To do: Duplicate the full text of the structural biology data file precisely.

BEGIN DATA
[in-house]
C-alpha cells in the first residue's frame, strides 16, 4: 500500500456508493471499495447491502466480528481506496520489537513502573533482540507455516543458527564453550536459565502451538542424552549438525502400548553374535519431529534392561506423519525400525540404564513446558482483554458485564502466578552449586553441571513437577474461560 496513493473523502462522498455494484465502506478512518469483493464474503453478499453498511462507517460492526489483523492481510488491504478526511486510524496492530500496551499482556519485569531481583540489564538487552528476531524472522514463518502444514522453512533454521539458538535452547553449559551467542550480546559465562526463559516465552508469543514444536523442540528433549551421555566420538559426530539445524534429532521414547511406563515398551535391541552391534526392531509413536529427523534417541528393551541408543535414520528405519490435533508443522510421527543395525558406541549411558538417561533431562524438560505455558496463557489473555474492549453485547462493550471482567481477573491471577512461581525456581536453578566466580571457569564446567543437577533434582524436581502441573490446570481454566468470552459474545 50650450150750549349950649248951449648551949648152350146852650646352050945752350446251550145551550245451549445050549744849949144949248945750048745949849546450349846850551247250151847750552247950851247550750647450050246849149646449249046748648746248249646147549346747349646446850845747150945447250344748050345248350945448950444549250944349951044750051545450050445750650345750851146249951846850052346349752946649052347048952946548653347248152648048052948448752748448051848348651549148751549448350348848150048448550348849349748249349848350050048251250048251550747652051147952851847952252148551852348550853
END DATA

[in-house]
C-alpha cells in the first residue's frame, strides 16, 4: 500500500456508493471499495447491502466480528481506496520489537513502573533482540507455516543458527564453550536459565502451538542424552549438525502400548553374535519431529534392561506423519525400525540404564513446558482483554458485564502466578552449586553441571513437577474461560 496513493473523502462522498455494484465502506478512518469483493464474503453478499453498511462507517460492526489483523492481510488491504478526511486510524496492530500496551499482556519485569531481583540489564538487552528476531524472522514463518502444514522453512533454521539458538535452547553449559551467542550480546559465562526463559516465552508469543514444536523442540528433549551421555566420538559426530539445524534429532521414547511406563515398551535391541552391534526392531509413536529427523534417541528393551541408543535414520528405519490435533508443522510421527543395525558406541549411558538417561533431562524438560505455558496463557489473555474492549453485547462493550471482567481477573491471577512461581525456581536453578566466580571457569564446567543437577533434582524436581502441573490446570481454566468470552459474545 50650450150750549349950649248951449648551949648152350146852650646352050945752350446251550145551550245451549445050549744849949144949248945750048745949849546450349846850551247250151847750552247950851247550750647450050246849149646449249046748648746248249646147549346747349646446850845747150945447250344748050345248350945448950444549250944349951044750051545450050445750650345750851146249951846850052346349752946649052347048952946548653347248152648048052948448752748448051848348651549148751549448350348848150048448550348849349748249349848350050048251250048251550747652051147952851847952252148551852348550853